Upside down, and round and round

Balance bracePool sessions have been very beneficial in reviving our Greenland rolling skills after a winter break but – even better – we have also been practising those skills outside again. This makes us happy! The weather threw a complete wobbly (of the good kind) last week and we were hurtled straight into summer – in March.  It was actually a bit strange and disorienting but, all troubling thoughts of climate change and weather modification aside, we decided to make the most of it. I should add that, before everyone gets too weirded out, it’s now snowing and blowing a gale.

As soon as the temperature edges above, say, 12°C in Scotland and the sun comes out, everyone is dressed in their shorts and tee-shirts (and the glare off of white skin can be seen from space). So, at 20°C, it did seem a bit odd to be layering up for immersion, but the water temperature confirmed that this was quite necessary. After a couple of standard Greenland rolls, it became apparent that the layering system was effective and that the water’s iciness was not penetrating much at all. I moved on to butterfly, then norsaq then hand rolls and realised that the contrast with the zero buoyancy at the pool was huge. It almost felt like cheating – so much so, that I took my BA off and have now consigned it to the “not required while rolling” gear bag. This is progress and has made the struggling in the pool worthwhile. It’s true that failure is a stepping stone to success.

We’ve started working on forward finishing rolls and have made some inroads. After watching Maligiaq and Dubside’s DVD, we are going through the “progression” steps and Alan is off and running on his own, whilst I need someone to hold my hand/paddle as I fumble about trying to get my head around this whole new technique. If ever there was a roll that would benefit from yoga (paschimottanasana in particular), it’s this one. Working our way through all of the official Greenland rolls is going to take a while, but we’ve been working on a few more now, including the elbow crook, shotgun and paddle-behind-the-head (presently aka stuck-under-the-kayak) roll.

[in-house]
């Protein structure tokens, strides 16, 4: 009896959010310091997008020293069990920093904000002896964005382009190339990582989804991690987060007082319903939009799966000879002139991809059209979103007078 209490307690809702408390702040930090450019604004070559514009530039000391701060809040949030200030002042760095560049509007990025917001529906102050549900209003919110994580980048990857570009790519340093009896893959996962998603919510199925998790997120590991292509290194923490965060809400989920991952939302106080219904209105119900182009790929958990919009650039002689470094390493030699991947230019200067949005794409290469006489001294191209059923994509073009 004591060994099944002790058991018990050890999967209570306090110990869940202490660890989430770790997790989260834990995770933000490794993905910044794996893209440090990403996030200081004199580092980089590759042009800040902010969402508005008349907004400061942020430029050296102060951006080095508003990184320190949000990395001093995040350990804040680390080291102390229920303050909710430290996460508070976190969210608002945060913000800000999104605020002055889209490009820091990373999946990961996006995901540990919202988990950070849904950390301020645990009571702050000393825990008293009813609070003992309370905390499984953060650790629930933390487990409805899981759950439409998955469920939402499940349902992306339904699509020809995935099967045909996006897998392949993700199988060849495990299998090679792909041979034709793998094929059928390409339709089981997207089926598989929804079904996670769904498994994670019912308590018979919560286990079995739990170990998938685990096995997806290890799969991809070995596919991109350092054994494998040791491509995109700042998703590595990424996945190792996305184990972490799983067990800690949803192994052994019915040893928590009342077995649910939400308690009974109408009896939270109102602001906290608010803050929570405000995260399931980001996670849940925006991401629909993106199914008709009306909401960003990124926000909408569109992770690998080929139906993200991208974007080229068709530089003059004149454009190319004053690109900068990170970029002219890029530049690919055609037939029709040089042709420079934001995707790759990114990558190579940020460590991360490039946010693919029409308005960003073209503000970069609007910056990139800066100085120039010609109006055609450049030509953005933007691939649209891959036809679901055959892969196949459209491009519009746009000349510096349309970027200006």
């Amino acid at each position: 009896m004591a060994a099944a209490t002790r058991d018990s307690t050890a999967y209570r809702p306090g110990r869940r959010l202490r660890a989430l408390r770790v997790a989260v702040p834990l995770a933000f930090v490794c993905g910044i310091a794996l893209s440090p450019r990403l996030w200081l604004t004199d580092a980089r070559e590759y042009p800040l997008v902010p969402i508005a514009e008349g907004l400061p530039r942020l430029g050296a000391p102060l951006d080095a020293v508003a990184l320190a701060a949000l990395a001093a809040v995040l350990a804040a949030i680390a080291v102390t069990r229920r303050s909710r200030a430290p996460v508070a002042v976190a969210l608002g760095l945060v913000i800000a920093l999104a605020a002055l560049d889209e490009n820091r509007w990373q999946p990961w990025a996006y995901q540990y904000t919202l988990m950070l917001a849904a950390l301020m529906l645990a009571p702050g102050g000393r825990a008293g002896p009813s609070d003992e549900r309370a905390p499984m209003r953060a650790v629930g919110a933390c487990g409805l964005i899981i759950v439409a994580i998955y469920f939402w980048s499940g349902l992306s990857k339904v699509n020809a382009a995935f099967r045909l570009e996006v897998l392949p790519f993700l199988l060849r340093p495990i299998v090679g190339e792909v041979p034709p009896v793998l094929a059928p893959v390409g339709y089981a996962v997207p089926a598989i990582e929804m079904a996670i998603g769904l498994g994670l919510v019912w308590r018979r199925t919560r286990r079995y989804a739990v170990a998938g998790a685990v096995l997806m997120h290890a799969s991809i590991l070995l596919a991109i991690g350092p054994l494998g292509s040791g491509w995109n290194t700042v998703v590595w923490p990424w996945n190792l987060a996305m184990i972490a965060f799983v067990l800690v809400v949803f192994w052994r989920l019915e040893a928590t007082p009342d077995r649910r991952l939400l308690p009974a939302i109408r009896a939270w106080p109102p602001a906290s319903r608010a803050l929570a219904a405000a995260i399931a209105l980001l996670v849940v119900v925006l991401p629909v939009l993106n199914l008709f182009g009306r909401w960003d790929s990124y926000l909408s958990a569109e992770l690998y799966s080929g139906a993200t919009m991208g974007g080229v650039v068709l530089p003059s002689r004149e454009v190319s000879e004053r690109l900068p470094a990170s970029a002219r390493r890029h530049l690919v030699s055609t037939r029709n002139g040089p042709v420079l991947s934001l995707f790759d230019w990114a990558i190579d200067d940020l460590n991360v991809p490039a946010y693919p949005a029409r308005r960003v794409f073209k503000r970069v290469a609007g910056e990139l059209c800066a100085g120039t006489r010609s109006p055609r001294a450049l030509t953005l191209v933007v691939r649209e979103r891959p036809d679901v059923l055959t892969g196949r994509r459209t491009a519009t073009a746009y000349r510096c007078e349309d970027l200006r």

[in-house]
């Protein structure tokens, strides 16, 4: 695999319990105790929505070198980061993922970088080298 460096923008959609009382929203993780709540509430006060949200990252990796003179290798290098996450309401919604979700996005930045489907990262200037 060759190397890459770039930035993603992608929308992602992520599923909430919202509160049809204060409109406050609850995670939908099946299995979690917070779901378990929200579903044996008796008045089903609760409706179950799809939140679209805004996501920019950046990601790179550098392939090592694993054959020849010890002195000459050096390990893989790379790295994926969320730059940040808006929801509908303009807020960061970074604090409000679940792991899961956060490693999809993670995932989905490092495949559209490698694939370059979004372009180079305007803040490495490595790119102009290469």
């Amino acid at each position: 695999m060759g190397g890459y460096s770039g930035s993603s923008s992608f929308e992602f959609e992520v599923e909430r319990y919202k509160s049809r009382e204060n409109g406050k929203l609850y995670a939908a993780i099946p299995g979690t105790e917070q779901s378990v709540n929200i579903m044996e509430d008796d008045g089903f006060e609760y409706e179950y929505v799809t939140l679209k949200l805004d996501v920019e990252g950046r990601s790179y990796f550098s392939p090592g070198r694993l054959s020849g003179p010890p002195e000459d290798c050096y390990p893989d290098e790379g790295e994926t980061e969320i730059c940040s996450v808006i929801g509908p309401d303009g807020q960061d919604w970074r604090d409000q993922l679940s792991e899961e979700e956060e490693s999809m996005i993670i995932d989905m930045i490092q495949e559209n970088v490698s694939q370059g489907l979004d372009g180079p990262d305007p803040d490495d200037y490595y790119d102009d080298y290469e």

It’s interesting to note that we both feel real improvement in our Euro rolls. The nuances of blade angle are less important and now it feels like we have a big blade surface to help (versus impede) us.

As we count down towards our much anticipated training with Kayak Ways, we are not short of resources to help us learn. Any day now, 2 DVDs will be released:  as already mentioned, Justine Curgenven (of the excellent “This Is the Sea” series) has produced “This Is The Roll“, featuring none other than Kayak Ways’ Cheri Perry and Turner Wilson. Christopher Crowhurst (of “Qajaq Rolls” fame) has produced a “Rolling With Sticks” DVD to accompany his very handy book of the same name. We are getting spoiled!

For the past several days, it so happens that I’ve had a tab open in my browser window directed to the “Buy now” page for a Brooks tuilik. I’m not sure how that happened – I mean, I am coping without a tuilik. Although, I do feel a little restricted when rotating. And maybe it would allow me to ditch a fleece or two. And I don’t mind whatsoever being compared to a seal (in fact, I’d be flattered). I don’t want to be impulsive … but I am open to persuasion.

6 Comments

  1. Steen Slot-Nielsen says:

    A tuiliq is pure doping for your rolls – and has no zippers to malfunction due to ice buildup in winter.
    Go for it!

  2. pamf says:

    Steen – Thank you so much. That is an incredibly persuasive argument. I might have to click that “Buy” button 🙂

  3. Hi Pam, You might want to compare the Reed tuilik with the Brooks one in May. I would like both of course! I think the Reed one is handy for when you have finished practising rolls you can easily sling on a BA on top and paddle off on a journey but the Brooks one keeps you really warm, albeit with a bit of jamming in the drysuit here and there. There is the Akuilisaq of course – I am quite tempted by this instead of a Reed tuilik, just to wear with the dry suit in summer (hood optional in July!)I have recently borrowed a lomo neo deck for the Tahe and it does restrict movement in an unacceptable way for anything other than going forwards in a straight line. Ooops sorry – too much information?

  4. Frode says:

    I use a Brooks tuiliq on my Greenland T and I like it a lot! Just press enter and send the order:)

  5. pamf says:

    Thanks, Frode. Another compelling argument! I also need to accessorise my NL paddle – a very important consideration 😉

  6. pamf says:

    Lesley – choices, choices! My priority is warmth and increased freedom of movement. I think I’d plan around rolling versus journeying, keeping the tuilik for extended rolling practice versus any plans for trips. I was so cold most of last summer, my priority is warmth without necessarily having to wear 4 layers under my drysuit! The Reed tuilik certainly has its appeal for the scenario you describe, esp those balmy days over 12C, say 🙂

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